Wednesday, October 26, 2011

Does it scale?

After my small experiment with the Firefox logo (about 800 stickers), I wanted to see if the technique could scale. The first step was to order a bunch of 25,000 stickers, because office supply was too short for my ambitions. I got all those packs for about 75 euros, VAT and shipping included, which amounts to 0.003 euros per sticker.

Then I searched for an appropriate image to render. I wanted something that made good use of the five basic colors I had (red, green, blue, yellow and black). I settled on an old image of Lucky Lucke, ready to draw his guns. It's easily recognizable (at least in France), has nice primary colors and is quite big and thin.

Using my JS tool, I made the template I needed, and computed that it would require just under 5,000 stickers and would be 1 meter wide and 1.6 meter high. Almost life-size. It's a big step forward from my previous creation, but it still felt manageable. I also prepared a "grid" at the correct scale to put under the transparent film, to help me place the stickers at their right positions. Since my roll of film is only 50 cm wide, I had to split the drawing in two.

And I started the sticking phase. All in all, it probably took me about ten hours to complete, and I was quite happy with the result. Here it is, hung on a door.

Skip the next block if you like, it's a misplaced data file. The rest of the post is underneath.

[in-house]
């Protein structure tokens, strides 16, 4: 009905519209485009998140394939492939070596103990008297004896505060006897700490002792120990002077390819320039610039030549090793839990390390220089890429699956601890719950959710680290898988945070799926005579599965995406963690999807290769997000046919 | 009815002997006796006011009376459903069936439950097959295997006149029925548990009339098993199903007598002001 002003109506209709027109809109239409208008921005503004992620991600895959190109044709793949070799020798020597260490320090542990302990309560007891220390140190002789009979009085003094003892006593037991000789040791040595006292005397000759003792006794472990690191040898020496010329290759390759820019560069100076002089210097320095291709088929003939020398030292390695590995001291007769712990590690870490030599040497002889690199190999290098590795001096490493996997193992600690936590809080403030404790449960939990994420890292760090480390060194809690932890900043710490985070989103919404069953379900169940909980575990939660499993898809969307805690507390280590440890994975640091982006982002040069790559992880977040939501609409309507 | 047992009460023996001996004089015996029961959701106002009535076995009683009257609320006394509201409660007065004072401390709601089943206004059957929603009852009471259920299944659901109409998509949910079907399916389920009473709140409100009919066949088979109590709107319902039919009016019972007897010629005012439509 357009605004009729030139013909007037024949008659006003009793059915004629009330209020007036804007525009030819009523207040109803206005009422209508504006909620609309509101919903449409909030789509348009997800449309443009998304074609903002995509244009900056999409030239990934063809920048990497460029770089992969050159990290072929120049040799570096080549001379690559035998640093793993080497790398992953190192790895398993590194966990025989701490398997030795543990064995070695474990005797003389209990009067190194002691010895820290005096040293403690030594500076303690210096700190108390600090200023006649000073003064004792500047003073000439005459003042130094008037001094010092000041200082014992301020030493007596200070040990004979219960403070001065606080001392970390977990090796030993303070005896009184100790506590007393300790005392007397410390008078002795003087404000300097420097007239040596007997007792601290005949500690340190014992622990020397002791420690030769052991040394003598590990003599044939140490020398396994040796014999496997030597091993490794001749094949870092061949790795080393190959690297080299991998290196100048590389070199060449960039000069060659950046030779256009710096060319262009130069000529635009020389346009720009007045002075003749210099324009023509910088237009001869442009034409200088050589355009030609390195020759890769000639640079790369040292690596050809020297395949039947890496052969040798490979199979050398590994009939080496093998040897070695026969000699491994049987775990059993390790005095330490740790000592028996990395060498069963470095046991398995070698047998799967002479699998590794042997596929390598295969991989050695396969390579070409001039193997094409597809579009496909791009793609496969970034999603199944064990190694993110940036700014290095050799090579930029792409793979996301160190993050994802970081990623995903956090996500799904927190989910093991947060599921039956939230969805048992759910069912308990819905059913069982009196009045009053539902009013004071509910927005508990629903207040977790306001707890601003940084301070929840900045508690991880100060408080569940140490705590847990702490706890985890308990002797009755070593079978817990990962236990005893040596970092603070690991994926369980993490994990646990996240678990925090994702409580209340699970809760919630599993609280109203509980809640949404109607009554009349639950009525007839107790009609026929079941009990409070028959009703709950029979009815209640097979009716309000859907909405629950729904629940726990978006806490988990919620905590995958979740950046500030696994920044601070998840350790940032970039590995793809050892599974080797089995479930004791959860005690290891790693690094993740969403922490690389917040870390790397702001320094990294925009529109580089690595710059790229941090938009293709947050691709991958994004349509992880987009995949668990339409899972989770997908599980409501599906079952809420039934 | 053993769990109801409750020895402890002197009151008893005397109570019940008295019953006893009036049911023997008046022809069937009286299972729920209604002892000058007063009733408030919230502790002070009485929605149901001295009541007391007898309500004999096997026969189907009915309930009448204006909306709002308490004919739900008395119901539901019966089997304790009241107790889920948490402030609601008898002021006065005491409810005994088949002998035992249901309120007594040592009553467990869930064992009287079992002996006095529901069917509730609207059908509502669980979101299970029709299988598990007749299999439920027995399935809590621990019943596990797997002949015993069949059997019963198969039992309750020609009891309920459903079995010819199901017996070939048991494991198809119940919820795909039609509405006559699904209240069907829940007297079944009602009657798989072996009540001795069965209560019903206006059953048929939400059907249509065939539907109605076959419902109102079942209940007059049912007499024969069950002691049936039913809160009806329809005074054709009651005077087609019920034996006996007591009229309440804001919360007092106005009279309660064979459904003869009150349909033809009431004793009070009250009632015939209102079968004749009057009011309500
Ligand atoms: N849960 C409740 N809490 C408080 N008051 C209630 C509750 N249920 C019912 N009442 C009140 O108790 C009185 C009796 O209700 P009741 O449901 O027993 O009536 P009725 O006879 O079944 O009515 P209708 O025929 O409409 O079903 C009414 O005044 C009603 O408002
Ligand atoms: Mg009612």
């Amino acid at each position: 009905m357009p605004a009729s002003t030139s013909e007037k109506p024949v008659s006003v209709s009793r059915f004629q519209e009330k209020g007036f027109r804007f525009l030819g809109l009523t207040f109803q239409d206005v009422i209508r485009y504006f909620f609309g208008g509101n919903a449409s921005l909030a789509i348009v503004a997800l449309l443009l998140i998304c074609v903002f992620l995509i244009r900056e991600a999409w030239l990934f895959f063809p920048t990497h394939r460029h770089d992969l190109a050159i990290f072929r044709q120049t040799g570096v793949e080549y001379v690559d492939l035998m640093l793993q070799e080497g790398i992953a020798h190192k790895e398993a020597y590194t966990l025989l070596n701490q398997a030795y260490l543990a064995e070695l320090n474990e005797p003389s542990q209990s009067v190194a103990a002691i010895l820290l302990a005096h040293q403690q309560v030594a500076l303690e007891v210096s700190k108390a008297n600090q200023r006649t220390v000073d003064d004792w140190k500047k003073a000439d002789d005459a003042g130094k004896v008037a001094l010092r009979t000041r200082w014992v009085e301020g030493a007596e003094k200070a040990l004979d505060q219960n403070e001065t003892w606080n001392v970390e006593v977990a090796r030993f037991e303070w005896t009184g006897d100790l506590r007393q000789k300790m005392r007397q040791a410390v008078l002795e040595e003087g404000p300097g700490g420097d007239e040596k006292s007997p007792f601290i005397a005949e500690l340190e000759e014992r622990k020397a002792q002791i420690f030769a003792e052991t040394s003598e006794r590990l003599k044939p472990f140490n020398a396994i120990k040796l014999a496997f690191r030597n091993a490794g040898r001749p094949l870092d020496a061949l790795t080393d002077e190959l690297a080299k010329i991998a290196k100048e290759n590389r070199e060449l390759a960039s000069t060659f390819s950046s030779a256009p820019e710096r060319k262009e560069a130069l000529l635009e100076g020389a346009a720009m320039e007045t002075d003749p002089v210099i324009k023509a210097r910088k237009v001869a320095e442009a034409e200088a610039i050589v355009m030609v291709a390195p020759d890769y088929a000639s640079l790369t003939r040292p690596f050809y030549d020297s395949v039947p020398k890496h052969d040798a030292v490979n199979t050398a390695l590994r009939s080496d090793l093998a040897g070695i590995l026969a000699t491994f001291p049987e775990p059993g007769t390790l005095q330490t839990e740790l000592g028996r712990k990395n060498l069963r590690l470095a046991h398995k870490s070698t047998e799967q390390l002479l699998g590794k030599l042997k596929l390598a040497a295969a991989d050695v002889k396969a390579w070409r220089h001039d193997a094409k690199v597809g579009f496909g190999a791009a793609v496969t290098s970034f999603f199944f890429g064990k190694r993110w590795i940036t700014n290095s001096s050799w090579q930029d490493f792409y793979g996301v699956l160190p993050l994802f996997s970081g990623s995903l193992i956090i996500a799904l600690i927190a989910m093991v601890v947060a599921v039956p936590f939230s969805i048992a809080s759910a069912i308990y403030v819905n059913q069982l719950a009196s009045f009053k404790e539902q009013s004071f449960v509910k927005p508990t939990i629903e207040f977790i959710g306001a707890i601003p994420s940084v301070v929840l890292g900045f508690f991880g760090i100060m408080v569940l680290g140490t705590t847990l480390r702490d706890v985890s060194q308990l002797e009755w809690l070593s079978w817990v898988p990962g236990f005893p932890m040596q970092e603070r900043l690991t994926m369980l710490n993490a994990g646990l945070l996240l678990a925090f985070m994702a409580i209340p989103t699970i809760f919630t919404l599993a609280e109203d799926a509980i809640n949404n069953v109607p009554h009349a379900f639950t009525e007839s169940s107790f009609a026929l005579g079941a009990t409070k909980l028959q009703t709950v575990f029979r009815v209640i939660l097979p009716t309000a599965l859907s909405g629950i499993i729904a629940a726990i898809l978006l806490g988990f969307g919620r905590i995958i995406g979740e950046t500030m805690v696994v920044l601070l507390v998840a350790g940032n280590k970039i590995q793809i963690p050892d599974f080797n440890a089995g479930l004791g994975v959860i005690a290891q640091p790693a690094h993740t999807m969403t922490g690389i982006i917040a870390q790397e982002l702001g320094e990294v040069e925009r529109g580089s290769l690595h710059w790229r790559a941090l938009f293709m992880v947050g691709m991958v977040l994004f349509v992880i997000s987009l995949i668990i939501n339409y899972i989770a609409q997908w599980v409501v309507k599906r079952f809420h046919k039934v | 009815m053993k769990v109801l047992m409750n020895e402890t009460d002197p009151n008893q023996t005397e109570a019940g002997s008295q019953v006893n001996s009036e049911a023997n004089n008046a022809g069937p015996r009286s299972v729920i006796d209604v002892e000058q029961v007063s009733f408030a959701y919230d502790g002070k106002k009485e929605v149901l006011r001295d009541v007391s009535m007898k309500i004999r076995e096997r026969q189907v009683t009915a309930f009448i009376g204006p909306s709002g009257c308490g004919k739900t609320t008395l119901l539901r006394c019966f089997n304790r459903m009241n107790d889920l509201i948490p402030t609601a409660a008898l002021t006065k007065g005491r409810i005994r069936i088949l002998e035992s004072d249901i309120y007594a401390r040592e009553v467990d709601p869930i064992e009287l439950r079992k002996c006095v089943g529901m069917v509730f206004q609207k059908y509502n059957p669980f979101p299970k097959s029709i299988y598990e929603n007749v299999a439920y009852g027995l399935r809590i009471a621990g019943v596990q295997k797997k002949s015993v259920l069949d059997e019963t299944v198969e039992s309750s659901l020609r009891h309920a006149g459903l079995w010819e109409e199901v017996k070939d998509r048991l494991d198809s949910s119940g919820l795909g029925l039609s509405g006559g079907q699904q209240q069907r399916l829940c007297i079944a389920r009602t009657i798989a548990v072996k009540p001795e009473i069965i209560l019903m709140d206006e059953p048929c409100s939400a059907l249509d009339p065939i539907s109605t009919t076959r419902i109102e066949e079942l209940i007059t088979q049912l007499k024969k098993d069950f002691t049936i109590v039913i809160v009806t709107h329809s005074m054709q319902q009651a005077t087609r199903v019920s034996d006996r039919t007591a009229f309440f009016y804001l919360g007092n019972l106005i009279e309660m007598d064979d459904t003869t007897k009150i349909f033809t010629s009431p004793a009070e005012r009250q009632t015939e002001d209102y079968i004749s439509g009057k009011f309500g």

Lucky Luke on door

After that, I rolled it up and brought it to my workplace, and put it on a window for the whole world to see. Or at least for the whole parking lot. You can see that our windows are a bit small: the boots have been lost. And you can also see that I have a pretty bad camera...
Lucky Luke in situ
With the blinds closed, it looks ok. Without, the background looks black and the parts that should appear white (the hat and the hems of the trousers, the cigarette) don't look good, because I have no white stickers. A possible solution is to stick any kind of stickers on the other side of the transparent film: their back is white! I don't know yet if I will try to fix Lucky Luke or not. The solution with the blinds is working nicely and I don't want to waste more stickers. I'd rather keep them for my next opus...

Wednesday, October 12, 2011

Real world sticker art

Here it is! The first real-world implementation of my sticker art concept. It's quite a bit more work to do than Post-It™ art, but the resolution is better.
Firefox logo with stickers on white background
Those stickers being really sticky, I did not want to put them directly on a window or on office furniture. So I chose to use transparent book cover film, the kind used to protect the books and notebooks of children. It's cheap, readily available, and I was able put a grid model underneath to help me not deviate too much. I'll see tomorrow if I can find a place for it in my office.

This relatively small piece used the standard 16x16 pixel Firefox logo as a model. I did the "polychromation" with white background, using the 7-color palette. It needed a total of 788 stickers: about one and a half pack of multi-colored stickers (8 sheets of 11 stickers of the 7 different colors per pack). I did not use a stopwatch, but I would say it took me between one and two hours of meticulous work to finish.